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Immortality in ancient philosophy

DOI: 10.4324/9780415249126-A133-1
Version: v1,  Published online: 2002
Retrieved June 12, 2024, from

Article Summary

In Greco-Roman philosophy immortality is discussed in two contexts: as an uncontroversial attribute of the gods and as a highly controversial attribute of human souls. Subdividing this latter topic, one may discern a more metaphysical question about whether every human soul as such is immortal in virtue of its nature or essence, and a more ethical topic about whether certain souls may enjoy a greater degree or share of immortality through adopting a certain mode of life. (This sub-topic is joined to the first main topic, to the extent that the virtuous agent’s approximation to immortality is part of their imitation of god or homoiōsis theōi).

Several Presocratic philosophers held that human souls are immortal, but it is Plato who first offers extensive arguments for this claim, as well as extensive reflections on the ethical import of personal immortality. Aristotle’s psychology leaves little room for the soul’s immortality, and it remains controversial whether he wished to leave any whatsoever. Discussions of immortality and its ethical consequences are similarly downplayed in surviving Stoic sources. The Epicureans gleefully argued the contrary view that a virtuous outlook depends on our conviction that we are irredeemably mortal. Only with the resurgence of Platonism in the Common Era does the soul’s immortality become once again a commonplace among philosophers. The connection between this and the Christian belief in resurrection is complicated. It is presumably due to the ascendancy of this double legacy that current popular usage counts it as nearly tautological that souls are immortal, but acknowledges a real question of whether human beings have souls, where ancient usage accepted as a near tautology that all living beings have souls, but admitted wide dispute over whether souls are immortal or not.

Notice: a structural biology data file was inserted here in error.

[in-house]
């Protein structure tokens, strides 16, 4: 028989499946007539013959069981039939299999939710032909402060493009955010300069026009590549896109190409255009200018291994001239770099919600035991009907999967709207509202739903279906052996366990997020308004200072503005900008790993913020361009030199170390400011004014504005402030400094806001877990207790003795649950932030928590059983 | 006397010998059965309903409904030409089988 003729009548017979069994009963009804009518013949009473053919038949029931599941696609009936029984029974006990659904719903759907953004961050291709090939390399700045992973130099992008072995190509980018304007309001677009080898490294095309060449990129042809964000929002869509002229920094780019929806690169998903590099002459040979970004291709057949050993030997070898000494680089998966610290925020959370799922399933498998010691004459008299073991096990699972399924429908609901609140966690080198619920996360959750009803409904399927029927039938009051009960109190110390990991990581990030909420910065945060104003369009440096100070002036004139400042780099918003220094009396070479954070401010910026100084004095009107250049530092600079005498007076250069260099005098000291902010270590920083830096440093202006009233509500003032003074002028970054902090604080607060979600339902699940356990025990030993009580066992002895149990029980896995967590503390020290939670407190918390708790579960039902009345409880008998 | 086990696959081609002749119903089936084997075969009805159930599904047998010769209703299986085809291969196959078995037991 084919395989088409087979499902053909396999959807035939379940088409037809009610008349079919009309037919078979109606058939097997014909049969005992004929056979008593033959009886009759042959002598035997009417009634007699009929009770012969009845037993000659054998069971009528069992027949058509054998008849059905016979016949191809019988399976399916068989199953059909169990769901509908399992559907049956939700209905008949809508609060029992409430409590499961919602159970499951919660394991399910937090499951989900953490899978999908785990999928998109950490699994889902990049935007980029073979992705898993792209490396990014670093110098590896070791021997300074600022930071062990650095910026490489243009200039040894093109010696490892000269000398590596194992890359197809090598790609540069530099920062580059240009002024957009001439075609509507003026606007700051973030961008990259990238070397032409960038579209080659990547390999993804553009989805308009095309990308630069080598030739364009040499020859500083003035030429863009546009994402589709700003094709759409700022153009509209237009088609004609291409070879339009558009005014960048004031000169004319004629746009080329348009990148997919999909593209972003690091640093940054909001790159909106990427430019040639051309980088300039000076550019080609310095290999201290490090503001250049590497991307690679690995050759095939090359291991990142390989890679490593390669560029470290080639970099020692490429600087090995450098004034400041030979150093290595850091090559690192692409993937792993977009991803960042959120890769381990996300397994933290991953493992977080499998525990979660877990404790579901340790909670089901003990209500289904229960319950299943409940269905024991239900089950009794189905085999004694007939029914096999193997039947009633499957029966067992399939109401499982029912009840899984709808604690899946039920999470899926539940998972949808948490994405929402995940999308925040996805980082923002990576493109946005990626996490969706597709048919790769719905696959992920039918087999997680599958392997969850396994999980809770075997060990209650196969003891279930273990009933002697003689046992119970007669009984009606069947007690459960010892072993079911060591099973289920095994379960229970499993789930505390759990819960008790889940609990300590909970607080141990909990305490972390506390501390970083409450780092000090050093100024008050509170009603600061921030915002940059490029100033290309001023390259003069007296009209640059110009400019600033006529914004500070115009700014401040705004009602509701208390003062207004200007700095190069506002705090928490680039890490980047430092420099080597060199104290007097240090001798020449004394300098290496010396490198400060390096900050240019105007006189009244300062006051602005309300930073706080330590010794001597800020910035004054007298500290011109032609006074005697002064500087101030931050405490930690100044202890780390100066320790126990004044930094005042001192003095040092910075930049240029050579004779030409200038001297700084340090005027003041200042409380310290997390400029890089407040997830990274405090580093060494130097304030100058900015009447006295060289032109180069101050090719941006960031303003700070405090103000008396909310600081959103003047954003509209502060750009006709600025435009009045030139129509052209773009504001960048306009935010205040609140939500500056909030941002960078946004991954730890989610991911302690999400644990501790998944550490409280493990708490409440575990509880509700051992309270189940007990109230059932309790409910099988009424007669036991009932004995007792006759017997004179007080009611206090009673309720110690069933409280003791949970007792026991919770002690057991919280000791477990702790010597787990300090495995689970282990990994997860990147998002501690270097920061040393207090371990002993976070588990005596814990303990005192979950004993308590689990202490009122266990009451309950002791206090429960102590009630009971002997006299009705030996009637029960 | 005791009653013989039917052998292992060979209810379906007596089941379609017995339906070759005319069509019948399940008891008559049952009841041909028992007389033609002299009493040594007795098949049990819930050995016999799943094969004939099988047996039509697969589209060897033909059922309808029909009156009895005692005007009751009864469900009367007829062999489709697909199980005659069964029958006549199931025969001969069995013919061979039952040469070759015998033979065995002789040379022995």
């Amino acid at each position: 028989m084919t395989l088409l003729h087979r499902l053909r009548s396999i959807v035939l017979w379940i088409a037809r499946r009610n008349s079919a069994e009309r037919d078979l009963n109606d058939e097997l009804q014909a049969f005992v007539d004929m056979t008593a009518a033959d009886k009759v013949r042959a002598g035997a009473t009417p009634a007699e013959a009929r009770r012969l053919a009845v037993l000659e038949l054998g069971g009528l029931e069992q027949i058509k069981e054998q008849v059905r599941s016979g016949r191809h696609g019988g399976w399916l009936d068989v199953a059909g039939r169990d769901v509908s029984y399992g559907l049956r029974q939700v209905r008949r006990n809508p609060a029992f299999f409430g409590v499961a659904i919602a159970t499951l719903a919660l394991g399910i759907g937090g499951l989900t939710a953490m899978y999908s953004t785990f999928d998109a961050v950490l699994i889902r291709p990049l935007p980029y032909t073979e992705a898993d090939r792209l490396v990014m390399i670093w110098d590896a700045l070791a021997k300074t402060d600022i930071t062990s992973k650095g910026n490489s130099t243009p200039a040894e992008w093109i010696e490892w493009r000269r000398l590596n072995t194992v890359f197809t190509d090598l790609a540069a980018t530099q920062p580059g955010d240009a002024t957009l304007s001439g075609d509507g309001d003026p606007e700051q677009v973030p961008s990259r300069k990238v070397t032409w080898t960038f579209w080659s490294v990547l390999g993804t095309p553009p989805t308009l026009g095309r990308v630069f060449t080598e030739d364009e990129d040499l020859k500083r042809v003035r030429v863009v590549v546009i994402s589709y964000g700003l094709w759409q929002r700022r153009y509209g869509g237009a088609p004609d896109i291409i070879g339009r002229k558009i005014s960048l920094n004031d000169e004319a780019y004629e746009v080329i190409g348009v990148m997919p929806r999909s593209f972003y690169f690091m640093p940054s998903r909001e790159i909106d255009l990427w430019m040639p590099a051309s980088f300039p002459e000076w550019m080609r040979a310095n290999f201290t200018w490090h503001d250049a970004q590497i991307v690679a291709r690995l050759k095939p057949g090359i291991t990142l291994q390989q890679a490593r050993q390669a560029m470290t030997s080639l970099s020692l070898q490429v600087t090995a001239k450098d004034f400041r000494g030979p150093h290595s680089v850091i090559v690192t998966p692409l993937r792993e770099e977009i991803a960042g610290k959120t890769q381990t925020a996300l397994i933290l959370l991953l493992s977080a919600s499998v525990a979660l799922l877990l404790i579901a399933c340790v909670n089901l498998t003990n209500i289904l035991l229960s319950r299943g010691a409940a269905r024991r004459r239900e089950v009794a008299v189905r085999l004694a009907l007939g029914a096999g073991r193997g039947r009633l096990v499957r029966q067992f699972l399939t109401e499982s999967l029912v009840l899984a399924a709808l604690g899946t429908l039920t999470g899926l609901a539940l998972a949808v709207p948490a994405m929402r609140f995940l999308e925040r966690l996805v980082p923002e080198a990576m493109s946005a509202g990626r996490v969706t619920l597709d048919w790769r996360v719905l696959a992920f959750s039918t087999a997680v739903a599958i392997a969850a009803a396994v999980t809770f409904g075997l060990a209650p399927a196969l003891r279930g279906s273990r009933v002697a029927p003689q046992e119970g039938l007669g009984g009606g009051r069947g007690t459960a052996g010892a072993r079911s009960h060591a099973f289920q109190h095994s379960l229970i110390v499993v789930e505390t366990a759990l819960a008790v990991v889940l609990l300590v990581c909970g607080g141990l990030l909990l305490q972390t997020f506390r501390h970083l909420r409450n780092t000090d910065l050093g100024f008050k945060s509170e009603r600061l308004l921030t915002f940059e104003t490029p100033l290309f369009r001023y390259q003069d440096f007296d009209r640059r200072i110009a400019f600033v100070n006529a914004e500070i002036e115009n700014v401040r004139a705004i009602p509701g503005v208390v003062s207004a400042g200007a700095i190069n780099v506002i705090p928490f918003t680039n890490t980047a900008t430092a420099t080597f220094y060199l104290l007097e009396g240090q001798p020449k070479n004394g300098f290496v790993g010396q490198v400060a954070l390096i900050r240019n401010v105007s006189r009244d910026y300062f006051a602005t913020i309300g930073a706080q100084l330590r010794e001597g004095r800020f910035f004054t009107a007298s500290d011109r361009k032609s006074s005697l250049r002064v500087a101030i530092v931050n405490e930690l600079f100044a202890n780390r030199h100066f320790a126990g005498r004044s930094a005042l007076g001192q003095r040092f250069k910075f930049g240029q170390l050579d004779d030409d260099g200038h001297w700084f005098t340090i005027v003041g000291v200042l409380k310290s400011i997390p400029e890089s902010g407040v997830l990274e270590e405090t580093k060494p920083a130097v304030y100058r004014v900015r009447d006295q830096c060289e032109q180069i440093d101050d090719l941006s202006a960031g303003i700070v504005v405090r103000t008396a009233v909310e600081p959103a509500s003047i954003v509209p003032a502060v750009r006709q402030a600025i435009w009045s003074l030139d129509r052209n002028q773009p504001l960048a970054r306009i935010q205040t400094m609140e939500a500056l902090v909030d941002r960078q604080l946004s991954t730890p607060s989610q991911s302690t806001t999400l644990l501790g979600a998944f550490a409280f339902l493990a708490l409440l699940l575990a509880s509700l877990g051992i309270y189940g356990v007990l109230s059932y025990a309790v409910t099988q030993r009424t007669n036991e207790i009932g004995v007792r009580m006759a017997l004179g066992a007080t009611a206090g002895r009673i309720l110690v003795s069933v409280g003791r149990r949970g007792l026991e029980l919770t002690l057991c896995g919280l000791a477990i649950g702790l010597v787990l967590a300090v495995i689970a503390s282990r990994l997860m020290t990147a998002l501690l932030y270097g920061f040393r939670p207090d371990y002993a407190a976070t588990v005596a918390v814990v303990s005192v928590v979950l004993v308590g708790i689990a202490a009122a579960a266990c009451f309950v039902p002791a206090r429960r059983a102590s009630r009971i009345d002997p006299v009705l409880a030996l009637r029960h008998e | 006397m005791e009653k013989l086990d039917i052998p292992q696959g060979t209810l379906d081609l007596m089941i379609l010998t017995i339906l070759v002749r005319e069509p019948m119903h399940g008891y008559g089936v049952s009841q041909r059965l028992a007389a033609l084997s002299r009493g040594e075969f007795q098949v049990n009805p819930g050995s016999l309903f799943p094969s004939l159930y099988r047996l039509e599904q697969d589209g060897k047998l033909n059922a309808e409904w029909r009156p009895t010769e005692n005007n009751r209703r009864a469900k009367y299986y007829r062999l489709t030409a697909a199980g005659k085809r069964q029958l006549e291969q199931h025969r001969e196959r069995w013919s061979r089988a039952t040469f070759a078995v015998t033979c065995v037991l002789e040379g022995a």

Citing this article:
Brennan, Tad. Immortality in ancient philosophy, 2002, doi:10.4324/9780415249126-A133-1. Routledge Encyclopedia of Philosophy, Taylor and Francis,
Copyright © 1998-2024 Routledge.

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